Not everything here is about riding. It’s a means to an end. I’m never sure what I’ll discover on the road.
A dozen personal journals found their way to the landfill. Years of thought and complaint vomited on the page. Memories suspended in ink on hundreds of pages of paper. Free now of the weight of their presence.
Riding the Vespa scooter earlier in the day after an appointment with my cardiologist; wandering in mind and body and thinking of the past.
Wondering about the future.
The cool, autumn air keeps me bright and awake as it seeps across my skin. A sure sign of sloppy preparation and attention to detail — typical of early cold season riding.
The doctor swept the past aside as we talked about the future — medication, exercise, diet and lifestyle, the magic mix that increases the odds for healthy years ahead. Only my own thoughts keep me oppressed by the past. In this case — a heart attack.
Those discarded journals had their own power to oppress just as beliefs and assumptions and physical possessions can. It’s easy to become chained and weighed down without even realizing the ponderous load being dragged along. Slowly I’m working to free myself so I can experience more fully what’s right in front of me.
Riding the scooter through the woods is an exercise in simplicity. It expects nothing from me save for the basic skills required to safely operate. In that simple act is the space to observe chains and baggage, and hear the seductive song that softly winds through them. It’s the rare ride where I return home with no education.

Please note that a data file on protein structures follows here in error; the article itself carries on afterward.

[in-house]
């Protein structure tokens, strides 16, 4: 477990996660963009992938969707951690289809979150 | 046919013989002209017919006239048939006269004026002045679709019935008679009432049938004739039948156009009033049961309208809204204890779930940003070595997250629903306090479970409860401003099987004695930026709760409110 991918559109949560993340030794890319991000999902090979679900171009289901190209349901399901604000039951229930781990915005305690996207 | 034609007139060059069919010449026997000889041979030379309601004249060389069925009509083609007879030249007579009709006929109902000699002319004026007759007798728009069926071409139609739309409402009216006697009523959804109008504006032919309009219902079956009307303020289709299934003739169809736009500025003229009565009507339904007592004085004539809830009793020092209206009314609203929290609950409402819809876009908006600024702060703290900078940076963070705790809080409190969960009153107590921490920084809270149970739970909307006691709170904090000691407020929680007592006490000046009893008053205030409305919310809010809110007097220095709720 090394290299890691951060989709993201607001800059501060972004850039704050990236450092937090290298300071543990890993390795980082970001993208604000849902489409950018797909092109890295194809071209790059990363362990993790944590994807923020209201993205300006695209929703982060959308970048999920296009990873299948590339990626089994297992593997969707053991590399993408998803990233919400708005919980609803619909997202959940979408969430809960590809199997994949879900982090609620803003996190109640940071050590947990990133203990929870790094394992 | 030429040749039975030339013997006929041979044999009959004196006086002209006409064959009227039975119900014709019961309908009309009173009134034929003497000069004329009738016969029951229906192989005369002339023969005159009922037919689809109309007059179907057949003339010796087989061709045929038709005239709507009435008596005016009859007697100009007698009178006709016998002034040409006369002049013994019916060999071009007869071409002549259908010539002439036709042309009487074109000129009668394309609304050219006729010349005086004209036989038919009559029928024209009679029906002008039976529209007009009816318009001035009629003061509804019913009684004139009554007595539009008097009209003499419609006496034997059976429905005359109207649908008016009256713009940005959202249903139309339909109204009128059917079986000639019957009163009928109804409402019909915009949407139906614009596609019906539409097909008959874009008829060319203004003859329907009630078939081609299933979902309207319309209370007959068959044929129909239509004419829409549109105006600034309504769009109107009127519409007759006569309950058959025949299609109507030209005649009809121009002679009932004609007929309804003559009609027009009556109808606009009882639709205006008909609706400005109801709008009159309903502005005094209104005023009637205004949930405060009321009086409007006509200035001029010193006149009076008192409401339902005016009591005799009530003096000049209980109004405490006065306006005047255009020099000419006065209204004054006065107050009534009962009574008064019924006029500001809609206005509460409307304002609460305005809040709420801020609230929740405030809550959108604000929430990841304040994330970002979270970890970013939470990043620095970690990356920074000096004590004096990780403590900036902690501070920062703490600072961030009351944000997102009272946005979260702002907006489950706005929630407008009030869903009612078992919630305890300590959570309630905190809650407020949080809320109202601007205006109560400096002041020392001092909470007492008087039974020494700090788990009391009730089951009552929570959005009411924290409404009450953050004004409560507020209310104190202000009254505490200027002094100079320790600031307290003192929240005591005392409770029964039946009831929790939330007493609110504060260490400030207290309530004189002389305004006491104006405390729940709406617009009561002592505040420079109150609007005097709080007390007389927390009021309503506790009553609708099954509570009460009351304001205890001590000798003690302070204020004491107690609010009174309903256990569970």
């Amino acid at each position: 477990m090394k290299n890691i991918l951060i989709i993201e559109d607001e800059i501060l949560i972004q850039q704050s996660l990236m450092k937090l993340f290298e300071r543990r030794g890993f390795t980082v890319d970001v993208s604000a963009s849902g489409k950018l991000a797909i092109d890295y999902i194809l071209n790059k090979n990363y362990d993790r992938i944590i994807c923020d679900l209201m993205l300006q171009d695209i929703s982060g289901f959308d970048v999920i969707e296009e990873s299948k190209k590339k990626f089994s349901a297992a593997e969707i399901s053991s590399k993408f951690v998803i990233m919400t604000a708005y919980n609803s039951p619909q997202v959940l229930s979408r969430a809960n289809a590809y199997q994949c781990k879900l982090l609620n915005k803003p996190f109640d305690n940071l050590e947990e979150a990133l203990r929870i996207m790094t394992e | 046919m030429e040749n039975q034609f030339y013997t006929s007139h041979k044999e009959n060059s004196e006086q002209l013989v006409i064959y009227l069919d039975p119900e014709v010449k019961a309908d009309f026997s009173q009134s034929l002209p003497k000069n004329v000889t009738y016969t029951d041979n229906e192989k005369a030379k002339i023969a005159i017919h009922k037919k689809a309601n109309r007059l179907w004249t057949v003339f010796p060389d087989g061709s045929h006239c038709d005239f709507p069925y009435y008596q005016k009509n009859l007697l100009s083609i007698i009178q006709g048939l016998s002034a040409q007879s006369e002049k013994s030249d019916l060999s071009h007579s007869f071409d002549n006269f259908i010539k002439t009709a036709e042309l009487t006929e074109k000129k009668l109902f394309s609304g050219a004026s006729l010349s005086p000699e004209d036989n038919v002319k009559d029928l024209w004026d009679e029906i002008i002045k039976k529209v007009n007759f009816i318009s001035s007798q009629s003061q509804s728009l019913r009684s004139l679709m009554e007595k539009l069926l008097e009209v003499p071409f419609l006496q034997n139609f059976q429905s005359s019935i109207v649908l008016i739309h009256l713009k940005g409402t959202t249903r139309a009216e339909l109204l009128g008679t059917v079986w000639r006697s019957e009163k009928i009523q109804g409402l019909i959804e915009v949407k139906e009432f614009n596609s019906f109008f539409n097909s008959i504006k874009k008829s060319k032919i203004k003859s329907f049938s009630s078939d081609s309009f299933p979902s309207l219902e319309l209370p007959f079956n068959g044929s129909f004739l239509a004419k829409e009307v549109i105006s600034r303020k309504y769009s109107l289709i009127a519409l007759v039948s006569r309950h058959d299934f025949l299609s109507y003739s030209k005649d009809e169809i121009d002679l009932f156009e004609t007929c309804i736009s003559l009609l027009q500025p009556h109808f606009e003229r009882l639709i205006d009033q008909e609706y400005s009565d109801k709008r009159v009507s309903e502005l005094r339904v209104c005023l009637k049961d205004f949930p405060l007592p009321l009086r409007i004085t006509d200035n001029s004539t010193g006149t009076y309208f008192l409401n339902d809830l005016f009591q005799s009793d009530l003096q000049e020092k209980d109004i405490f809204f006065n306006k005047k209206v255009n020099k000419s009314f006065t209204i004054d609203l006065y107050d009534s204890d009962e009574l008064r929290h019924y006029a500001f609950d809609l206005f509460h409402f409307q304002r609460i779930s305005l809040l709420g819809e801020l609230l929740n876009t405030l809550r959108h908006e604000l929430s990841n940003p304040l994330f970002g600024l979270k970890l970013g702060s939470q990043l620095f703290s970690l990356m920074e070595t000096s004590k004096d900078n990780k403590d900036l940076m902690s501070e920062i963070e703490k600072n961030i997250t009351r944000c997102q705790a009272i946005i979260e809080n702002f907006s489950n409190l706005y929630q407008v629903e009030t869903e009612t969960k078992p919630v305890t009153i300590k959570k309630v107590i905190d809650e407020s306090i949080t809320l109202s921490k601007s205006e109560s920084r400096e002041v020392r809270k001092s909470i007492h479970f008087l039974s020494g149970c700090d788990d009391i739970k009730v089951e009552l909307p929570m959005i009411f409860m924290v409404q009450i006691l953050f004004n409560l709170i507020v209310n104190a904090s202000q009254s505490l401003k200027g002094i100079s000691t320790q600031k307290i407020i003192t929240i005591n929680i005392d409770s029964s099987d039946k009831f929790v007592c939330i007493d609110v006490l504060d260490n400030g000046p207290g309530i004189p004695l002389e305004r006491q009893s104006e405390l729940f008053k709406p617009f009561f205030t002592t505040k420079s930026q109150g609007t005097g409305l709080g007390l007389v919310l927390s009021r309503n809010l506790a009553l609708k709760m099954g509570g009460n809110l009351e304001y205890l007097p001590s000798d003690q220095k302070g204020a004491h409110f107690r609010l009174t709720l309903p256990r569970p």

Standing on the road admiring the autumn leaves that shimmer in the present I understand why I’m having so much trouble cleaning things up — not just old journals but mountains of prints and negatives from decades old assignments, magazines and books, mementos of past glories, and myriad other stuff that I’ve not looked at in decades. Their soaked with the power of the past and whisper of their importance.
I understand now they just get in the way of living today.
I’ve struggled for decades with meditation — a fleeting bird that I cannot identify or capture. Always reaching for that quiet space where I may find myself for a moment. And then the Vespa appeared. Clean, quiet, simple. And with no past.
Riding conjures an unexpected gift — the quiet state I had pursued with meditation. Riding the scooter faithfully drains away the noise and confusion that stand between me and some understanding of what’s going on in my life now. What I should be doing now. The fact that it’s fun is just icing on the cake.
I wonder sometimes if I ride solely as an excuse to be alone with my thoughts. Or find myself sitting with a cup of tea and scratching a few ideas on paper before they vanish in the noise. Honoring the past but firmly committed to the present and not allowing myself to be oppressed by the past. Especially as it’s represented in physical items and possessions.
Feels good to let go.